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Synergy Ergonomics

People In Complex Systems
Synergy Consultants Ltd
..Industry Sectors
Defence Industry Ergonomics
Power Industry Ergonomics
Oil & Gas Industry Ergonomics
Process Control Industry Ergonomics
Transport Ergonomics

..Ergonomics Applications
Abnormal Situation Management
Alarm Reduction
Complementing / Manning
Human-Computer Interaction
Safety Cases
Training Needs Analysis
Human Error / Human Reliability Assessment

..Human Factors Issues
Compliance with Safety Requirements
Diagnostic Tasks
Operator Stress
Staffing for Safety Management
Training for Emergencies

..Nuclear Human Factors
Nuclear Safety Cases
Stress in the Control Room
Aviation Security
Grid Stability
Leningrad Nuclear Power Plant

Airport Security
Since the ‘War on Terrorism’ considerable attention has been paid to airport security. New equipment has been installed and the number of security personnel has been greatly increased. However, whilst this focus has probably improved passenger confidence, the results of unannounced tests have been disappointing – baggage checkers missed over 20% of planted items; and two thirds of attempts to access restricted areas were successful.

Clearly, whilst the technology and the security systems that are being used for airport security are capable of detecting explosives and firearms and preventing unauthorised access to secure areas, the human being is currently the weak link in many of the anti-terrorism systems. In the US this has been identified as being due in a large part to poor motivation and high staff turnover, so that the emphasis has been upon improving working conditions and training. However, there are also many other human factors and ergonomics issues that, if addressed, could improve airport security.

A more detailed discussion of these issues click is given in Human Considerations in Airport / Aviation Security

Aviation Security

X-Ray checking is just one of the airport security tasks where errors can be reduced by considering human factors

Grid Stability
Recent large scale power blackouts in the Northeastern USA, London and Italy have shown how vulnerable national power distribution grids are to failures at key parts of the system.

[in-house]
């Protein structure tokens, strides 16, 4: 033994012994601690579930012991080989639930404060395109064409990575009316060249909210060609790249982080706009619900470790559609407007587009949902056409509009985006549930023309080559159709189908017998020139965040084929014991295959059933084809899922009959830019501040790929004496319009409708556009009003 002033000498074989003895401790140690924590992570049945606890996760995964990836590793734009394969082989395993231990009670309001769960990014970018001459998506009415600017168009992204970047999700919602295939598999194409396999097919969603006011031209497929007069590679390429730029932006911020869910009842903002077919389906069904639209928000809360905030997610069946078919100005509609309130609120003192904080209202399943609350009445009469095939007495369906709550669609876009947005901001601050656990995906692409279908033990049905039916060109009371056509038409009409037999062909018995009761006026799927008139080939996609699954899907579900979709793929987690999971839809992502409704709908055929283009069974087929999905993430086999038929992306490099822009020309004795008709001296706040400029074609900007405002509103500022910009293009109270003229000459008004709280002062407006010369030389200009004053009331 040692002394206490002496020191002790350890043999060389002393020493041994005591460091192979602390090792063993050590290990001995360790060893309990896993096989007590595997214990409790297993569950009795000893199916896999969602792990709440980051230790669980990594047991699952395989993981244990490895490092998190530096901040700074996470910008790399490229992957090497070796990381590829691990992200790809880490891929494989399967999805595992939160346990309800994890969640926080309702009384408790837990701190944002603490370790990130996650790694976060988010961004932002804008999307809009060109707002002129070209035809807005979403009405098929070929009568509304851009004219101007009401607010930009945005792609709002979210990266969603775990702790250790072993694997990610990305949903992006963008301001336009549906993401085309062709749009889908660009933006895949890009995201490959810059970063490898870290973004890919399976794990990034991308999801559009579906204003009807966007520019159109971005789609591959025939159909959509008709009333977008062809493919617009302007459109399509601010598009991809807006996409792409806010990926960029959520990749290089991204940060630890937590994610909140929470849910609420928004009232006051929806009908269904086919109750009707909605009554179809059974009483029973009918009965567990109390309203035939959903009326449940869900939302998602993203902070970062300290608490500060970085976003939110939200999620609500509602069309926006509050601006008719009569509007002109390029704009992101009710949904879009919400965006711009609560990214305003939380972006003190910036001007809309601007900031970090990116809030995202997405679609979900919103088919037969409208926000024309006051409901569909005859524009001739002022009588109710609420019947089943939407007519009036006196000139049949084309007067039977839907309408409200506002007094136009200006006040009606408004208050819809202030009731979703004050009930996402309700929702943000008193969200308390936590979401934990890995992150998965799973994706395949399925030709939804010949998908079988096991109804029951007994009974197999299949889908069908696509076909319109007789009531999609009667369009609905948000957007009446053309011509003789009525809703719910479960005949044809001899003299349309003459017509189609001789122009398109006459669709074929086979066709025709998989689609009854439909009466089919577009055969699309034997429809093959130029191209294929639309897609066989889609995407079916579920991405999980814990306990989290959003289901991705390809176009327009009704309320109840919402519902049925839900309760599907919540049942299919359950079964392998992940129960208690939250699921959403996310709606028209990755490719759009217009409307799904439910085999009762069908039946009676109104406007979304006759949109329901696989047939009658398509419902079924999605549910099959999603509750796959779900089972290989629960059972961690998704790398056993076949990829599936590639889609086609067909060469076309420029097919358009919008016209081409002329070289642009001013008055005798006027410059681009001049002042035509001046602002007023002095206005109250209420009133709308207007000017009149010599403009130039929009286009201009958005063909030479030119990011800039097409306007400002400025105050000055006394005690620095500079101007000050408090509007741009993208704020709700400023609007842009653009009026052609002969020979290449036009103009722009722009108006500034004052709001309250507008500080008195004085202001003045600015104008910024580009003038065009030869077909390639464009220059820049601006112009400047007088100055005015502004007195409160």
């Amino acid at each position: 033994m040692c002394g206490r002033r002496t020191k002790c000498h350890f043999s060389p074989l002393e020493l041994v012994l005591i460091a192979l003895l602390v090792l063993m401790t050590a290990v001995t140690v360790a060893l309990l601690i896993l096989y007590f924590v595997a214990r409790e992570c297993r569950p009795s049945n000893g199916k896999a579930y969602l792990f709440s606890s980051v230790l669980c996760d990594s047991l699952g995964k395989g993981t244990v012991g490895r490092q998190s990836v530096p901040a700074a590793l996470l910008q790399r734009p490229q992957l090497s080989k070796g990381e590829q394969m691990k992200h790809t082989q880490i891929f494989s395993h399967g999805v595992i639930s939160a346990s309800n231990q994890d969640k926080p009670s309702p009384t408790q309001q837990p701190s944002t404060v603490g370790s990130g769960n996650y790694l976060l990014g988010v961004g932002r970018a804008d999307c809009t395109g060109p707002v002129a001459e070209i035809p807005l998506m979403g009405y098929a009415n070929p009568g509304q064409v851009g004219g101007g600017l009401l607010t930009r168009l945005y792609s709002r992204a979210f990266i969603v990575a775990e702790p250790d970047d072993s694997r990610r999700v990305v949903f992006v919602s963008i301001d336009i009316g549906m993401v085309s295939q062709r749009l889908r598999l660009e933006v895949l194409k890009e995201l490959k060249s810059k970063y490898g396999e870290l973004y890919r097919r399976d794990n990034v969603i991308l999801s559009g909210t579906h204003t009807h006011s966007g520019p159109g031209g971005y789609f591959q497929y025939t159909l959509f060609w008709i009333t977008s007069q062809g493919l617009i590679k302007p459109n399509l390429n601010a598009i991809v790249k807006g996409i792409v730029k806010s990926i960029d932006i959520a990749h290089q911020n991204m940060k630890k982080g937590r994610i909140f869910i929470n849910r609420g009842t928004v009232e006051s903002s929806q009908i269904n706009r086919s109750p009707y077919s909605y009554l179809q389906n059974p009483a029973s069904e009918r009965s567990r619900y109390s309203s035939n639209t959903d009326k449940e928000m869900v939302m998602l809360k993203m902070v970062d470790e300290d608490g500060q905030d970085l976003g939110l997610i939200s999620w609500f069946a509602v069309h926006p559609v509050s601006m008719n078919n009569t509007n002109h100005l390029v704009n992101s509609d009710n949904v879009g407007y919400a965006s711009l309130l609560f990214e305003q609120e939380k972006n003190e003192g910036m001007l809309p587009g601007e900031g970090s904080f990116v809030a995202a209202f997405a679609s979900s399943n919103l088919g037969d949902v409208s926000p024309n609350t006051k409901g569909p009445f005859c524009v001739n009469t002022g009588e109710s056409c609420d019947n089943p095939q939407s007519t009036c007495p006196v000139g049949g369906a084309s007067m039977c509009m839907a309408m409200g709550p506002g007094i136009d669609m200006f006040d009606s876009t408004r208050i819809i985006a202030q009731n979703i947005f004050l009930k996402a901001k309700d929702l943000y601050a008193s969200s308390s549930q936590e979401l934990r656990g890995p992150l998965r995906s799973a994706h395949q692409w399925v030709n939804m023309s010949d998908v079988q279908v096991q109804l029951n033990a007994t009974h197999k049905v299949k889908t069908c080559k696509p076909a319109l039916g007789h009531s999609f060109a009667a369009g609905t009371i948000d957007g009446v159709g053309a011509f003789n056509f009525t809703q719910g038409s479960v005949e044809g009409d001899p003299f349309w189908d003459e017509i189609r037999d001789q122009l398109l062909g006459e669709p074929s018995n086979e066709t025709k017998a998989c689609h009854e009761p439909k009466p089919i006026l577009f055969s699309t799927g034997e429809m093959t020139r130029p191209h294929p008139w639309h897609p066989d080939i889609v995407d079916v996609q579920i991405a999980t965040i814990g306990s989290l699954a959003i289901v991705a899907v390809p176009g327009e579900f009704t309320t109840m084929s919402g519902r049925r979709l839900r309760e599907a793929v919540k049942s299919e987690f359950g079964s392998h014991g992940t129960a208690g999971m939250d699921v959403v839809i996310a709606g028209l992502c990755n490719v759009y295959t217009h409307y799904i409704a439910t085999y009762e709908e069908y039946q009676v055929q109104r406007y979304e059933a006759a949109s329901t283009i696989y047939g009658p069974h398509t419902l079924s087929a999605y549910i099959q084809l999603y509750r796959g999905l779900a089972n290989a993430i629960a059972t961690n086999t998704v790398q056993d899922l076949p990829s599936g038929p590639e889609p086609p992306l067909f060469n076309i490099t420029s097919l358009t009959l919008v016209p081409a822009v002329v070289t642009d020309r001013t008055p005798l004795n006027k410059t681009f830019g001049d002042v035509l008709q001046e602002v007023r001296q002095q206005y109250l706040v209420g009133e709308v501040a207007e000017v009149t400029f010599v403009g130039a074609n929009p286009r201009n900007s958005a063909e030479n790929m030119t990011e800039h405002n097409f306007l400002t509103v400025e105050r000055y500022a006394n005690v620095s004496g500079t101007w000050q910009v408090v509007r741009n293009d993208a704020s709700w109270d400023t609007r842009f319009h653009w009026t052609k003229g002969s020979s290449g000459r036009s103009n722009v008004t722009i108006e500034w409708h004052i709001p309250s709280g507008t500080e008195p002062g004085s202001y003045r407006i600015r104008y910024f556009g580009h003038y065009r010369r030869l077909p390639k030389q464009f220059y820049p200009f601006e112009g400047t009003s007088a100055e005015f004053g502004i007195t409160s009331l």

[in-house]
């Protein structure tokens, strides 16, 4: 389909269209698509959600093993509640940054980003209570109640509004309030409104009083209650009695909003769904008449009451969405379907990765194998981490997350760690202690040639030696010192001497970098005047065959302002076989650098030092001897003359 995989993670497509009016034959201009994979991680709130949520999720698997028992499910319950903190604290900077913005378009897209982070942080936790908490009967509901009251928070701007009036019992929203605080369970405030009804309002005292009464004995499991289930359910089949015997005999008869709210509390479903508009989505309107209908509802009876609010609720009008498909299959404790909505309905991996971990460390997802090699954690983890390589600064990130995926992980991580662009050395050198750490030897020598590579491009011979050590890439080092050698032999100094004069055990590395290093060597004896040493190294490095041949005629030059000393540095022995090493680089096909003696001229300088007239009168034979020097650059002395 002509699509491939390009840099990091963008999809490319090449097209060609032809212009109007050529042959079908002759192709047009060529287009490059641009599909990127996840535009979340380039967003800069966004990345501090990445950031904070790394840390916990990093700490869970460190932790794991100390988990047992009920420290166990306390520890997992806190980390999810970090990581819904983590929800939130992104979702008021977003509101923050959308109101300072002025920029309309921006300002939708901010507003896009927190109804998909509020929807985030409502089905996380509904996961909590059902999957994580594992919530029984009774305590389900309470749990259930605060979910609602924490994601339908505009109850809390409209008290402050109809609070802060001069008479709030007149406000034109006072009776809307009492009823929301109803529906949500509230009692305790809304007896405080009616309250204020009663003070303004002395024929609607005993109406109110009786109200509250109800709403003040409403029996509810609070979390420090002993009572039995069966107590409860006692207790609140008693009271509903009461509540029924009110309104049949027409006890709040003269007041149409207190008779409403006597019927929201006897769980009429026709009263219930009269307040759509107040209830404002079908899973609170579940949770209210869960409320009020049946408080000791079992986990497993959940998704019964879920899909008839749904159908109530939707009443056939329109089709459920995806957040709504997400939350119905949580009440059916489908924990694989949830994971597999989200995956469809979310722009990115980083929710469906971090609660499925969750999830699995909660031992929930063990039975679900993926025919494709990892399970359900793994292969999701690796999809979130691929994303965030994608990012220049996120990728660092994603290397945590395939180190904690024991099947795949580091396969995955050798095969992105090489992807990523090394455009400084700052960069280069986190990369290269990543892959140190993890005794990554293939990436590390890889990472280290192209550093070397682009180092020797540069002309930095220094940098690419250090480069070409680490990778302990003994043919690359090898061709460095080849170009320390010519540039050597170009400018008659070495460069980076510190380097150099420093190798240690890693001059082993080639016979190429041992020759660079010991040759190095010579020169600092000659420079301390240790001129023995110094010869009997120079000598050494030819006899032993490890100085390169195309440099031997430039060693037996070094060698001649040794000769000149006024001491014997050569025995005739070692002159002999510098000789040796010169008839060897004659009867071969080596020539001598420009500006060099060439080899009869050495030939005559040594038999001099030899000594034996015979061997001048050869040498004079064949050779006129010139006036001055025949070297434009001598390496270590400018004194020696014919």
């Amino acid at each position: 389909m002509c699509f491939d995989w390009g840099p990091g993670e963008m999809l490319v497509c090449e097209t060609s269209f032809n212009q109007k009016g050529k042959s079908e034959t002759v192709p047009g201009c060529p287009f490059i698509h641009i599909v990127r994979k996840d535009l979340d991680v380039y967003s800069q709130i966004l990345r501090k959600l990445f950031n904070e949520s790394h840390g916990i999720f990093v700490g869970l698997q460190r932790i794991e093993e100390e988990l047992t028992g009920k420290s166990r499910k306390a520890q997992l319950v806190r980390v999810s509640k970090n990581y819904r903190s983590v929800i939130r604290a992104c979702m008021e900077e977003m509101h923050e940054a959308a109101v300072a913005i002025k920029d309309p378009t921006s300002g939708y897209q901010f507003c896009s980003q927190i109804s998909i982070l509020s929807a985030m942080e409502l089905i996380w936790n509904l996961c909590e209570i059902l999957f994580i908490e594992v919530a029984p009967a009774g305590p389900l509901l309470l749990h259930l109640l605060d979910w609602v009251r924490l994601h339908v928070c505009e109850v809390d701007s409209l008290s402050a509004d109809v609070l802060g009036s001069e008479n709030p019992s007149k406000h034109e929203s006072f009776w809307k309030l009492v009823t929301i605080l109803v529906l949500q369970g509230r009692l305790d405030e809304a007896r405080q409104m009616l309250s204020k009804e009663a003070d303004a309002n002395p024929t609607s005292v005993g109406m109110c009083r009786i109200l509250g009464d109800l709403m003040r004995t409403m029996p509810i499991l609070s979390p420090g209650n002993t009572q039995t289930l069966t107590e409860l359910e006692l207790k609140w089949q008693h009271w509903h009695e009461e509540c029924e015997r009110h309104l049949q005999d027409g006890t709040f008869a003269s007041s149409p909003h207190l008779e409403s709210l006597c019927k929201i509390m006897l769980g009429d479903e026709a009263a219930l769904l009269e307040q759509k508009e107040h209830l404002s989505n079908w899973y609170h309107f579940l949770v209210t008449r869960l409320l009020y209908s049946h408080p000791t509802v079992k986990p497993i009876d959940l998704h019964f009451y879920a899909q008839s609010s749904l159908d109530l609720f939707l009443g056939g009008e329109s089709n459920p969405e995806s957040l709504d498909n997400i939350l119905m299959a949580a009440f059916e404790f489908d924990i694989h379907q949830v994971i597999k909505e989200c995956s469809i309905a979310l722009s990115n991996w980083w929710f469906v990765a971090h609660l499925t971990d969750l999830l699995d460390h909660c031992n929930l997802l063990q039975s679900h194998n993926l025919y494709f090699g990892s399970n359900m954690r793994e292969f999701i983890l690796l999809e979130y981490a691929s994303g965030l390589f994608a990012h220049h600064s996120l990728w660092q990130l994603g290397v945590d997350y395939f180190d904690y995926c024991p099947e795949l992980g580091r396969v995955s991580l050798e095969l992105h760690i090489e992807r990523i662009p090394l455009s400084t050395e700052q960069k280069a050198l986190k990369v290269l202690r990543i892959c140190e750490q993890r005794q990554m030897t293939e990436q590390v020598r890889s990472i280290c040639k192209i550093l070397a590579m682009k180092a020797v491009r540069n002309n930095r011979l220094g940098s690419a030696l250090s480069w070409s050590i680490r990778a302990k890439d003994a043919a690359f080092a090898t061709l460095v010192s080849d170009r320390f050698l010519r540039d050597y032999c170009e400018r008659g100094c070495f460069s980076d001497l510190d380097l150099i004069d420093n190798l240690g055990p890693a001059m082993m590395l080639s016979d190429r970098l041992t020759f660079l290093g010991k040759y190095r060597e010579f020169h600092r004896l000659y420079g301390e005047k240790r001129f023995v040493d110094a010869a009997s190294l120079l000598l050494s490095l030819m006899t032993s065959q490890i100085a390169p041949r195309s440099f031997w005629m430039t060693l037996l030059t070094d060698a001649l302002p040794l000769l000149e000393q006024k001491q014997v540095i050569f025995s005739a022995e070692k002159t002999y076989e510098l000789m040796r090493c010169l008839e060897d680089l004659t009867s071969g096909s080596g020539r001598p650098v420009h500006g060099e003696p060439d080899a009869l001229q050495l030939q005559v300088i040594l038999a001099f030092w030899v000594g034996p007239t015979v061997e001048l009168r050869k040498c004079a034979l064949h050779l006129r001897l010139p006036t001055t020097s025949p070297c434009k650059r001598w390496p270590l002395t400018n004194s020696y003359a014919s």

A popular response to these failures of electrical supply has been to seek that the generators should operate with higher levels of power generation held in reserve. However, such a policy would directly increase energy usage and the associated environmental impact. Therefore, whilst in some cases it may be necessary to re-assess the amount of reserve capacity sought, it would be preferable both from an environmental and an economic standpoint to operate power distribution grids close to the minimum levels of reserve capacity necessary to sustain power distribution following the worst possible predicted power loss.

Recovery from any grid failure and the prevention of an escalation into a major blackout depends upon the operators maintaining accurate mental models of grid operations. This should enable the operators to identify potential weak points and to develop effective recovery strategies in the event of any failure. Therefore, it is suggested that more emphasis should be placed upon human factors issues, such as improving the operators interfaces and job aids. These should assist the operators to assimilate information and to aid their decision-making. It would also be beneficial to design the tasks and organise the work in a way that reduces mental fatigue and sustains the operator’s vigilance and attention.

It is also important to consider the human factors aspects of maintenance within the distribution systems, so that supply failures due to maintenance errors can be minimized.

Grid Security

Grid Control Room

Synergy starts work at Leningrad Nuclear Power Plant

Ergonomics in Eastern Europe – Leningrad Nuclear Power Plant

Leningrad Nuclear Power Plant in the Russian Federation – Synergy starts human factors assessments of control panels

Situated on the Gulf of Finland, 90 minutes drive west from the city of St Petersburg, the Leningrad Nuclear Power Plant supplies power to the surrounding Leningrad district. The station comprises four units each housing an RBMK Reactor driving two 500MW turbo-generators.

A European Aid project TACIS96 is now underway to undertake an ergonomics assessment of the existing control panels and to develop an interactive validation facility based on the existing training simulator to design and evaluate candidate proposals for upgrading the control panels.

Synergy has teamed up with Data Systems and Solutions to carry out this project which will greatly benefit from an unique opportunity for co-operation and information exchange between Russian and European Ergonomists. The work commenced on March 1st and is planned for completion in November.

Human Factors assessment of control panels

Reactor control desk - Synergy will focus on the ergonomics of the instrumentation and human reliability